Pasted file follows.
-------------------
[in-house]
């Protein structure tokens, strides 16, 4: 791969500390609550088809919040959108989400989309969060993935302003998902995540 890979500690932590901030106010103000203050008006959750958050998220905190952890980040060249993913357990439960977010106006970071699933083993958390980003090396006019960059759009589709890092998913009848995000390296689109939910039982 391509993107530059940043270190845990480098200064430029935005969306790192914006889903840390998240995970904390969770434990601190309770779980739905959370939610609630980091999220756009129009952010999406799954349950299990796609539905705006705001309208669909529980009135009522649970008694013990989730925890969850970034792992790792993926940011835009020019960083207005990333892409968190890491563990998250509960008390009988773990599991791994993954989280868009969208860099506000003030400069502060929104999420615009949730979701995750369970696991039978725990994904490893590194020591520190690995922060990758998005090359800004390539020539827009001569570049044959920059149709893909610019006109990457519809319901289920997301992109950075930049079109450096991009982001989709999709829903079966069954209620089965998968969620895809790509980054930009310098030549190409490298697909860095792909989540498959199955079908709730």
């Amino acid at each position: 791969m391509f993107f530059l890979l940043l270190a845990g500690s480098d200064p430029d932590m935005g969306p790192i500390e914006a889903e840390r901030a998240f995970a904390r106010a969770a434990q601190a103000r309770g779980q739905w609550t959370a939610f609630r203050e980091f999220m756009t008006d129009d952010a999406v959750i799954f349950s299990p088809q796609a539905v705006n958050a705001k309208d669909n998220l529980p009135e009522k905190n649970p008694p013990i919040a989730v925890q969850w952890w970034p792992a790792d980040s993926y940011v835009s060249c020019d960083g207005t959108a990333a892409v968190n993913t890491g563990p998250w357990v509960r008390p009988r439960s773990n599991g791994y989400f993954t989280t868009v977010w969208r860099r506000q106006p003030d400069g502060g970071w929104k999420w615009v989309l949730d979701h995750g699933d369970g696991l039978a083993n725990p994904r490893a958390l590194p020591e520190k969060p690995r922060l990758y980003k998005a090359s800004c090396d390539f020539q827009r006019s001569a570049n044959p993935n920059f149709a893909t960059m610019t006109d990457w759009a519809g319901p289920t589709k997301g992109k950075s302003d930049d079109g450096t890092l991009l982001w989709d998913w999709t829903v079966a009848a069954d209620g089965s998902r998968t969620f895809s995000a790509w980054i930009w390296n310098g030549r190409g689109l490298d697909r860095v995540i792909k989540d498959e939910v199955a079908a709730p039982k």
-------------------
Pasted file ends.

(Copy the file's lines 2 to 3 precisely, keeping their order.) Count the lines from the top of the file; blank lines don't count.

């Protein structure tokens, strides 16, 4: 791969500390609550088809919040959108989400989309969060993935302003998902995540 890979500690932590901030106010103000203050008006959750958050998220905190952890980040060249993913357990439960977010106006970071699933083993958390980003090396006019960059759009589709890092998913009848995000390296689109939910039982 391509993107530059940043270190845990480098200064430029935005969306790192914006889903840390998240995970904390969770434990601190309770779980739905959370939610609630980091999220756009129009952010999406799954349950299990796609539905705006705001309208669909529980009135009522649970008694013990989730925890969850970034792992790792993926940011835009020019960083207005990333892409968190890491563990998250509960008390009988773990599991791994993954989280868009969208860099506000003030400069502060929104999420615009949730979701995750369970696991039978725990994904490893590194020591520190690995922060990758998005090359800004390539020539827009001569570049044959920059149709893909610019006109990457519809319901289920997301992109950075930049079109450096991009982001989709999709829903079966069954209620089965998968969620895809790509980054930009310098030549190409490298697909860095792909989540498959199955079908709730």
């Amino acid at each position: 791969m391509f993107f530059l890979l940043l270190a845990g500690s480098d200064p430029d932590m935005g969306p790192i500390e914006a889903e840390r901030a998240f995970a904390r106010a969770a434990q601190a103000r309770g779980q739905w609550t959370a939610f609630r203050e980091f999220m756009t008006d129009d952010a999406v959750i799954f349950s299990p088809q796609a539905v705006n958050a705001k309208d669909n998220l529980p009135e009522k905190n649970p008694p013990i919040a989730v925890q969850w952890w970034p792992a790792d980040s993926y940011v835009s060249c020019d960083g207005t959108a990333a892409v968190n993913t890491g563990p998250w357990v509960r008390p009988r439960s773990n599991g791994y989400f993954t989280t868009v977010w969208r860099r506000q106006p003030d400069g502060g970071w929104k999420w615009v989309l949730d979701h995750g699933d369970g696991l039978a083993n725990p994904r490893a958390l590194p020591e520190k969060p690995r922060l990758y980003k998005a090359s800004c090396d390539f020539q827009r006019s001569a570049n044959p993935n920059f149709a893909t960059m610019t006109d990457w759009a519809g319901p289920t589709k997301g992109k950075s302003d930049d079109g450096t890092l991009l982001w989709d998913w999709t829903v079966a009848a069954d209620g089965s998902r998968t969620f895809s995000a790509w980054i930009w390296n310098g030549r190409g689109l490298d697909r860095v995540i792909k989540d498959e939910v199955a079908a709730p039982k």